Build your app: Idea Validation
Building a mobile app involves a lot of work, a lot of sleepless nights and thousands of dollars spent on designers, developers, and marketing. It isn’t nice when at the end of the journey you end up with 30,000$ debt and 30 monthly users. So, let’s talk about some actions you can do to make sure your app has a potential of making you some good money.
But before we move forward, please remember this one rule I’m trying to sell through the entire series
The more work you put in early stages, the easier it’ll get later
I can’t stress this enough, as I constantly see teams rushing forward to build anything without too much preparation. I’m sure you can do better! Let me share some thoughts on how to validate your idea – in this step you’ll even start selling your app!
Talk to your friends and potential customers
When you browse through entrepreneur forums or Reddit you can notice a topic that regularly pops up:
How can I protect my idea, so that nobody steals it?
I think that these people want to get some tips on NDAs, patents, trademarks, copyrights, etc. All rubbish, because in the end, you can’t really protect your idea and you shouldn’t even consider that. There are plenty of startups who failed because they were building their products in the basement, without any interaction with their target customers. When they launch, they’re suddenly surprised that no one cares and people don’t need their 1-year worth of work. Don’t be one of them.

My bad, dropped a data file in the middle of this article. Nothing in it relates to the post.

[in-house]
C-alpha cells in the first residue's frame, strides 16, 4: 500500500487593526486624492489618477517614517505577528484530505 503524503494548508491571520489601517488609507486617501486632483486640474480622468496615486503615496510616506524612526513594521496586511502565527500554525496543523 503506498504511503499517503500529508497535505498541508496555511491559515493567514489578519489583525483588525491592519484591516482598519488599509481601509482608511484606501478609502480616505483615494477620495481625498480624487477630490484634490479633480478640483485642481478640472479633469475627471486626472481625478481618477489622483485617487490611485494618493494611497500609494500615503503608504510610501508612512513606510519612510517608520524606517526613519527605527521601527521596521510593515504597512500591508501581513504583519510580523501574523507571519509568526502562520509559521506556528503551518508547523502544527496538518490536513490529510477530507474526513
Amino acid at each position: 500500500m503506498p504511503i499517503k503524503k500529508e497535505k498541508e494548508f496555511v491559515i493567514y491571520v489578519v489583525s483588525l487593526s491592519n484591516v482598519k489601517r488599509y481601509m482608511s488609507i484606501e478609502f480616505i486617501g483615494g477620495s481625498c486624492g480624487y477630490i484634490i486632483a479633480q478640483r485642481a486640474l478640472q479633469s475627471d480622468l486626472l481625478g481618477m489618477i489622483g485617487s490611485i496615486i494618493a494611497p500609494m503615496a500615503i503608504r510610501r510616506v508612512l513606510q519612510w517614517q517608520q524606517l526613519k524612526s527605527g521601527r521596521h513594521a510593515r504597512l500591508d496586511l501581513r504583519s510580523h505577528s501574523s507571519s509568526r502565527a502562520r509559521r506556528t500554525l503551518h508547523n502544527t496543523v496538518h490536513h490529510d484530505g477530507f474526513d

First, you should start by asking your friends what they think about your new app idea. By doing this you’ll practice your pitch, you’ll learn which questions to ask and which parts are not clear for others. Your friends will most likely like your idea and tap you on a back because that’s what friends are for, so don’t think your idea is validated just yet. This part is meant to prepare you for talking to total strangers, who won’t be so involved and won’t have too much time for you.
You need to reach out to your potential customers and learn as much as possible from them. If you’re trying to build a tennis court booking app, visit your local clubs and have a chat about the problem you’re seeking to solve. How do they deal with it currently? How big of a problem is it? You should also ask if they tried some other system and what they like & dislike about your competition. Basically, get early feedback on the app you’re designing.
Some of these people might reject your idea and criticize you, but don’t get discouraged – maybe they just don’t understand it yet, or it isn’t meant for them (try selling Snapchat to 40yr-olds). Look for constructive feedback and polish your concept, so that when you start building it, you’ll know that it’s something people need and are willing to pay for.
All these contacts will be very valuable once you are ready to launch and need few testers to make sure everything is working fine on a small scale. Quick tip: make sure to make notes and write down your thoughts after your meetings as otherwise they might get lost – never trust your brain to hold all the information.
Validate your idea
There’s a huge gap between people liking your idea and actually giving you the money. Before you spend thousands of dollars on building your app, you should consider doing these small tests which are called ‘idea validation’. There are plenty of resources on the subject, but let me share a great tip I learned from one lean startup courses I attended – no developer skills required.